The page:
A recent report by the Centers for Disease Control and Prevention (CDC) shows the change in “preventable” deaths between 2010 and 2014. The report’s main takeaways were that, overall, the preventable death rate has fallen substantially since 2010; and there is substantial variation in the numbers of preventable deaths across regions of the country. These conclusions are more striking than they first appear, as the devil is in the details: how does the CDC define “preventable” in this report, and how much regional variation exists?
Finding Patterns in Preventable Deaths Across States
As a way of defining preventable deaths, the study posed this question: If death rates for persons younger than age 80 and attributable to the national leading causes of death in all states were equal to those for states with the lowest death rates, how many deaths would each state have? The difference between actual death counts and expected deaths under this strategy are defined as preventable.
Adjustments were made to compensate for differences in the age structure of states’ populations. For instance, Utah’s average age in 2014 was 30.4, while Maine’s was 44.1. So, we would expect Maine to have a higher overall death rate than Utah, because risk of death increases with age.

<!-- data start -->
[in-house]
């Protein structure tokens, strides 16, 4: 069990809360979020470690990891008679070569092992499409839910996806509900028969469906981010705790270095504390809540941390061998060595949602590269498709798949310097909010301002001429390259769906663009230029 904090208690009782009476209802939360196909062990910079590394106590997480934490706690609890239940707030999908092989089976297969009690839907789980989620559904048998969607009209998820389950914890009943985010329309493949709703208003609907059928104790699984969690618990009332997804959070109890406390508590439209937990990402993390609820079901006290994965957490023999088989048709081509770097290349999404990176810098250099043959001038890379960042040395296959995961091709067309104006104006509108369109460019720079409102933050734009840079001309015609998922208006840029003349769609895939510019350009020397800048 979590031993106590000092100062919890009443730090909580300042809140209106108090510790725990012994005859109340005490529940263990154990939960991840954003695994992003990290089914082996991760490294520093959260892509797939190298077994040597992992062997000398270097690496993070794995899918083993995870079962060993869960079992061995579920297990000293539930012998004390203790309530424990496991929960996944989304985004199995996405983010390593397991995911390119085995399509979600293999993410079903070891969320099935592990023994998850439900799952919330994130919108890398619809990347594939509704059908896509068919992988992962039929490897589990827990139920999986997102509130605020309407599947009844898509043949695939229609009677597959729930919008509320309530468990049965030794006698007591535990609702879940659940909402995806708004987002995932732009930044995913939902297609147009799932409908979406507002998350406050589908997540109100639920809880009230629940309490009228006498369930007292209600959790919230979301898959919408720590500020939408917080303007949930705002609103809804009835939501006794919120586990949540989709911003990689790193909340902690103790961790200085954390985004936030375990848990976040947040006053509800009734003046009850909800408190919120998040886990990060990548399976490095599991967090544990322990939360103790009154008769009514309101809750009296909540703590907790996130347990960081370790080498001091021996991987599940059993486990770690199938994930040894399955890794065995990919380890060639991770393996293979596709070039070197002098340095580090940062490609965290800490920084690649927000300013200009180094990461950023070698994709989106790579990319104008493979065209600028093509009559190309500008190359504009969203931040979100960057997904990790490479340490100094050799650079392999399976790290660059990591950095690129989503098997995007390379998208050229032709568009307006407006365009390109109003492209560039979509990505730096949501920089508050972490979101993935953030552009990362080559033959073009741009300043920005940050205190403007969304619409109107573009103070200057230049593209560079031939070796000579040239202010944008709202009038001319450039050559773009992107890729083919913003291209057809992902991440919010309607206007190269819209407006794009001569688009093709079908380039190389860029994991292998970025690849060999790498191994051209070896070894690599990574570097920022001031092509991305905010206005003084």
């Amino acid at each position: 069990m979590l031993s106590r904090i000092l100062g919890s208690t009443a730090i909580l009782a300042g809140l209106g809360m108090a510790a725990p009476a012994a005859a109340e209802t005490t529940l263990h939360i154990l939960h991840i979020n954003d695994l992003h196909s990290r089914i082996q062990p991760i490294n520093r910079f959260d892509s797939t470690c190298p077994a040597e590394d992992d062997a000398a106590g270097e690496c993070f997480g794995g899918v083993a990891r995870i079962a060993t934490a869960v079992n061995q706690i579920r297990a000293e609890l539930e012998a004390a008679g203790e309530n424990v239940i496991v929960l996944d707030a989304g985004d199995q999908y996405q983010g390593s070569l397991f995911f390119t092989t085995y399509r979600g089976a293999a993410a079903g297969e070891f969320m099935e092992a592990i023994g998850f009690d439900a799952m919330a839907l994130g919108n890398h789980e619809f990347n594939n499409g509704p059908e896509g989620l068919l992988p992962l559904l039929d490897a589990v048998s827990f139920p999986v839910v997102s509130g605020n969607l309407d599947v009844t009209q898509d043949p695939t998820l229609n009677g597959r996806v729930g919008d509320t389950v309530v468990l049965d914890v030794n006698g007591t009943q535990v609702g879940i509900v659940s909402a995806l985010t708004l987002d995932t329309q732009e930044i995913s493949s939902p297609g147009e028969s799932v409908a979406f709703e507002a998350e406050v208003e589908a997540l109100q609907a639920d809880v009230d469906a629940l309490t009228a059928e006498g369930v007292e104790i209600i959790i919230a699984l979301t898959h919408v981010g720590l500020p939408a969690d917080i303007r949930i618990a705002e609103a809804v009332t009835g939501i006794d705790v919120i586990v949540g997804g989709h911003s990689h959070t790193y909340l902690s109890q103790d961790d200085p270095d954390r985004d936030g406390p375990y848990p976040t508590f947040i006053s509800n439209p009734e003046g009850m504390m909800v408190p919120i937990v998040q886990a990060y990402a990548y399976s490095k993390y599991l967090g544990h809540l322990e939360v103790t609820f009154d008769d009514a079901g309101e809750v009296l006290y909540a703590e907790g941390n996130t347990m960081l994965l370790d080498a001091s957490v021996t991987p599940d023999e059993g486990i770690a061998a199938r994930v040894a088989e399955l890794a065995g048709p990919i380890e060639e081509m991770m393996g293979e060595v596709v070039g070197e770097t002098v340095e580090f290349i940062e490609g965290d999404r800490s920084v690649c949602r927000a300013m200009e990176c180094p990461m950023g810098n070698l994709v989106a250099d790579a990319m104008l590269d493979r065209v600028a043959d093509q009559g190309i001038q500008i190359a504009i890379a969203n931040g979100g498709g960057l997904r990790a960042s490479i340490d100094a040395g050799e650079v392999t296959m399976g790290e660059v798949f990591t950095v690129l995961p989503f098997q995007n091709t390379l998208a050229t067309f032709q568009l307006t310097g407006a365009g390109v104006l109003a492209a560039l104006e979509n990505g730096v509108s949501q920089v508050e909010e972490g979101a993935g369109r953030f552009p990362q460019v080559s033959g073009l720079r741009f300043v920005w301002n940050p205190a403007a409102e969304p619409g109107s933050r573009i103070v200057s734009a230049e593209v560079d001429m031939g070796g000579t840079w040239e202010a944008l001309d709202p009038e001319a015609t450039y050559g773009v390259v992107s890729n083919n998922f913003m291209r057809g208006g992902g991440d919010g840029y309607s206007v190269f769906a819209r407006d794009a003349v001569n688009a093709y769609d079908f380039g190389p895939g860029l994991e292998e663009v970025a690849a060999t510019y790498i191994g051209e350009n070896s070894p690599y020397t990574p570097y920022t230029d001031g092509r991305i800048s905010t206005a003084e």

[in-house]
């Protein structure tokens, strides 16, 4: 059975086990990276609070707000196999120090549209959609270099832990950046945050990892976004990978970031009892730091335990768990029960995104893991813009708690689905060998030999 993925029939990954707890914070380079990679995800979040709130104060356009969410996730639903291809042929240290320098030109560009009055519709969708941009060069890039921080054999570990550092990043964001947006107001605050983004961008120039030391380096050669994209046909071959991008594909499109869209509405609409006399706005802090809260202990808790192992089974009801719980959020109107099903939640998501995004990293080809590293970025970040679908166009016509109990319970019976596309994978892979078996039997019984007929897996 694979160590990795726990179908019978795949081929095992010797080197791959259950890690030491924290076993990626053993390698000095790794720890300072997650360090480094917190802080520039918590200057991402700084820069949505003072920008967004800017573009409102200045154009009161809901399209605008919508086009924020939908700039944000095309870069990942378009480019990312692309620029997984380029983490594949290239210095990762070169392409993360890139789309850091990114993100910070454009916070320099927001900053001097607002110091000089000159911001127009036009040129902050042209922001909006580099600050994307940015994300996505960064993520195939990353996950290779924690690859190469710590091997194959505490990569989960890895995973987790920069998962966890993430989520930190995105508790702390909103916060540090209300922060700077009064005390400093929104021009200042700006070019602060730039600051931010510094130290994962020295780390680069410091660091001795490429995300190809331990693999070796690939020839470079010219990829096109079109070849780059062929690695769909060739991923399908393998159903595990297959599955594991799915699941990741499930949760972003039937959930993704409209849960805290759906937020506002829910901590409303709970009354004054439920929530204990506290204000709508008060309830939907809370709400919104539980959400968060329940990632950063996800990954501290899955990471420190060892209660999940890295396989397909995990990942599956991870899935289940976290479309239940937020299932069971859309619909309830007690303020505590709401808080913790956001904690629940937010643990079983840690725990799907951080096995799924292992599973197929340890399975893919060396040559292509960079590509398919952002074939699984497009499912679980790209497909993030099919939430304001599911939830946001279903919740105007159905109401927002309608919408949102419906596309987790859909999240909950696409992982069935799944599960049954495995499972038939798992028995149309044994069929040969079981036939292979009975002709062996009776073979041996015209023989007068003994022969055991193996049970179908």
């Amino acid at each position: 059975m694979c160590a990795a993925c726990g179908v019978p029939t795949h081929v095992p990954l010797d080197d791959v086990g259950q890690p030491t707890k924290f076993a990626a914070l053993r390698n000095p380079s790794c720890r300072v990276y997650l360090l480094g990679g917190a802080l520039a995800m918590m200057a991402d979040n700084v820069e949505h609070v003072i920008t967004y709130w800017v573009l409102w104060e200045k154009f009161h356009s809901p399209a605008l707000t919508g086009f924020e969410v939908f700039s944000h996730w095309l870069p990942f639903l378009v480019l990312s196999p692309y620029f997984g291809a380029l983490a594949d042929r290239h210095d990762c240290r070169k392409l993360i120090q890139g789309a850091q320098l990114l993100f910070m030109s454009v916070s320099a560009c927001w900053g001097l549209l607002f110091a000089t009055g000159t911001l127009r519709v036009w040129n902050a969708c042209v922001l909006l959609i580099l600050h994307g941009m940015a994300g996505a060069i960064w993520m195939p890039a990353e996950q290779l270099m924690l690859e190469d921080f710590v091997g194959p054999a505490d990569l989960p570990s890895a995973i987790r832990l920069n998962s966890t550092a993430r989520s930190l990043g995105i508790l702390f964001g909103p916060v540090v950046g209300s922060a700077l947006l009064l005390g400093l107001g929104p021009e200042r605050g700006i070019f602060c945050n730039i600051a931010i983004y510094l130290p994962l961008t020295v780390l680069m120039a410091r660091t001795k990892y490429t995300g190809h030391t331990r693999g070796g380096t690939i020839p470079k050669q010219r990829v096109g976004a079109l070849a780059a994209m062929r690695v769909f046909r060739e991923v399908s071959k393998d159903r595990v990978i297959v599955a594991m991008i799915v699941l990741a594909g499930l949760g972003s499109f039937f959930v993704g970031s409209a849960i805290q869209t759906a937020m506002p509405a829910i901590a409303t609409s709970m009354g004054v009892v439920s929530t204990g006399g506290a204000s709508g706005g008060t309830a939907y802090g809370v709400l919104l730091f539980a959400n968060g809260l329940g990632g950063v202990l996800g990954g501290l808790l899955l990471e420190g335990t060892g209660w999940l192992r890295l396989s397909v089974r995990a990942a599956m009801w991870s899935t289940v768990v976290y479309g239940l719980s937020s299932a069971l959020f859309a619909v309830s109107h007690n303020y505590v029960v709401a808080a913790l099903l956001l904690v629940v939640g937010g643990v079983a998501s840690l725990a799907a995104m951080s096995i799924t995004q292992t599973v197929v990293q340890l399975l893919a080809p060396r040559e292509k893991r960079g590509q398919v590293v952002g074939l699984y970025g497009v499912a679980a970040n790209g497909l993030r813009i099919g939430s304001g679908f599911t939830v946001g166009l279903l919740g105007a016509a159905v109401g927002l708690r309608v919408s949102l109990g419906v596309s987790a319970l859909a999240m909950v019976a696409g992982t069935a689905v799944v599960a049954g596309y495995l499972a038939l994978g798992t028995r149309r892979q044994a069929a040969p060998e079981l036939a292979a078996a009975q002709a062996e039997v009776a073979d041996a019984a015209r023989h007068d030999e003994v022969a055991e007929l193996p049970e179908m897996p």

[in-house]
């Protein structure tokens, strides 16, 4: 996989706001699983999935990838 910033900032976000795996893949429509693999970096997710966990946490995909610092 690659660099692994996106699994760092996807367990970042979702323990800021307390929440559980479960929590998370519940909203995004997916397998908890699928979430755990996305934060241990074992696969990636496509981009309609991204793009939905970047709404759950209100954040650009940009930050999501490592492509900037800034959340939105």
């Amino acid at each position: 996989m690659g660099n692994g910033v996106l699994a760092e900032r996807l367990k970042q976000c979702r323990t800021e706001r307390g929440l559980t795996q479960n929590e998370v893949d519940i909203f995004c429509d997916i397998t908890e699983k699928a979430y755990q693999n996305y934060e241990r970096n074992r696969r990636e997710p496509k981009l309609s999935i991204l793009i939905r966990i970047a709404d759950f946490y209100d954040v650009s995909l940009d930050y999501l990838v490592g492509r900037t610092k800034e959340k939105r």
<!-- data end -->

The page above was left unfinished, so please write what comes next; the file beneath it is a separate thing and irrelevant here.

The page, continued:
But there are other considerations the report doesn’t take into account that can underestimate the true number of preventable deaths. First, it presumes that states with the lowest death rates have no preventable deaths. However, many of their deaths could be preventable. The report authors acknowledge this limitation, noting there is no “gold standard” for defining and measuring preventable deaths.
Second, across the United States, the leading causes of death only account for 63 percent of all deaths to people younger than age 80, and in many states, diabetes, suicide, septicemia and other infectious diseases, such as influenza and pneumonia, are either in or near the top five causes, and account for a large number of deaths. Many of these also are preventable.
Assuming the CDC report underestimates preventable deaths and likely also underestimates variability across states, how much variability do we see across states in preventable deaths, and is there a pattern?
Higher Rates of Preventable Deaths in States Voting Republican
All states reduced the proportion of preventable deaths between 2010 and 2014, with the exception of Hawaii (which experienced a negligible increase). Across states, on average, in 2010, 28 percent of deaths were considered preventable, and in 2014, that figure fell to 25 percent. Yet states differed greatly both in the proportion of deaths that were preventable and in their improvement across the time period. Arkansas reduced its preventable death rate by less than one percentage point (from 44.2 percent to 43.8 percent), while California reduced its preventable death rate by more than seven percentage points (from 15.9 percent to 8.6 percent). Overall, the pattern of improvement is unfortunate: the states with the highest proportion of preventable deaths in 2010 tended to be the states with the least improvement between 2010 and 2014.